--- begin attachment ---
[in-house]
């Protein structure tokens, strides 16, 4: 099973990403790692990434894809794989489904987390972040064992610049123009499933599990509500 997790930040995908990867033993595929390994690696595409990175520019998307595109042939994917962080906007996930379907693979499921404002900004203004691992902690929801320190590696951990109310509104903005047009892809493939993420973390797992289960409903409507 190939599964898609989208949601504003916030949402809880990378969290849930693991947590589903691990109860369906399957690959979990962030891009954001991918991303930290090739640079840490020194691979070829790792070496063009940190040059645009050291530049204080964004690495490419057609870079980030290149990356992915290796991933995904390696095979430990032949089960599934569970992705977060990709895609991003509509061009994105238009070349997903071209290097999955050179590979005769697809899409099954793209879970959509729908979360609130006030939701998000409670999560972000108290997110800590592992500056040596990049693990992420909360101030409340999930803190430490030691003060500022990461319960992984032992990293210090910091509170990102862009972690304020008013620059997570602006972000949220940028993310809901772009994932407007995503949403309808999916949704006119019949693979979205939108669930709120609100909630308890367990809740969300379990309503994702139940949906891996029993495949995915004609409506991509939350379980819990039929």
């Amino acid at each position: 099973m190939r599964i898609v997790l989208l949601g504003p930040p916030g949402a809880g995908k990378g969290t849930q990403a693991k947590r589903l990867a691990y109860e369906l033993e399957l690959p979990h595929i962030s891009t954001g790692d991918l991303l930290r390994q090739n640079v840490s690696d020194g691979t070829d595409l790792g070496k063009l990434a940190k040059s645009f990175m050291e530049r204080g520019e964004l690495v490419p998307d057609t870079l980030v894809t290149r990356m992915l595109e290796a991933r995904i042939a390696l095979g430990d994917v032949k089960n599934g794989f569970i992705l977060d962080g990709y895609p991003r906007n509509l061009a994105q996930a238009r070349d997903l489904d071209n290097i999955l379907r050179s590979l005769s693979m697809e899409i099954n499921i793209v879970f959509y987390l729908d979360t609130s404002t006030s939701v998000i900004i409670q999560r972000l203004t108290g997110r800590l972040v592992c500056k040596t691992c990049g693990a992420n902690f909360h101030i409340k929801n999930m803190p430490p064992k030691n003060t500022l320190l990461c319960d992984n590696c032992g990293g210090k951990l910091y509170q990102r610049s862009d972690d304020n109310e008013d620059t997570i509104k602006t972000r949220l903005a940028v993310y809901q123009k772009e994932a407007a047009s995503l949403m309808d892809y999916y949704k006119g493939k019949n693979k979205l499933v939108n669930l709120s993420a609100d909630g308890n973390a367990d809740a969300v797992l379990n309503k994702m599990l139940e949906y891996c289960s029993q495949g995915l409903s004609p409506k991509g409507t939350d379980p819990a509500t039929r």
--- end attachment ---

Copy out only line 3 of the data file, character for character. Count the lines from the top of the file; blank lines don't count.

């Amino acid at each position: 099973m190939r599964i898609v997790l989208l949601g504003p930040p916030g949402a809880g995908k990378g969290t849930q990403a693991k947590r589903l990867a691990y109860e369906l033993e399957l690959p979990h595929i962030s891009t954001g790692d991918l991303l930290r390994q090739n640079v840490s690696d020194g691979t070829d595409l790792g070496k063009l990434a940190k040059s645009f990175m050291e530049r204080g520019e964004l690495v490419p998307d057609t870079l980030v894809t290149r990356m992915l595109e290796a991933r995904i042939a390696l095979g430990d994917v032949k089960n599934g794989f569970i992705l977060d962080g990709y895609p991003r906007n509509l061009a994105q996930a238009r070349d997903l489904d071209n290097i999955l379907r050179s590979l005769s693979m697809e899409i099954n499921i793209v879970f959509y987390l729908d979360t609130s404002t006030s939701v998000i900004i409670q999560r972000l203004t108290g997110r800590l972040v592992c500056k040596t691992c990049g693990a992420n902690f909360h101030i409340k929801n999930m803190p430490p064992k030691n003060t500022l320190l990461c319960d992984n590696c032992g990293g210090k951990l910091y509170q990102r610049s862009d972690d304020n109310e008013d620059t997570i509104k602006t972000r949220l903005a940028v993310y809901q123009k772009e994932a407007a047009s995503l949403m309808d892809y999916y949704k006119g493939k019949n693979k979205l499933v939108n669930l709120s993420a609100d909630g308890n973390a367990d809740a969300v797992l379990n309503k994702m599990l139940e949906y891996c289960s029993q495949g995915l409903s004609p409506k991509g409507t939350d379980p819990a509500t039929r």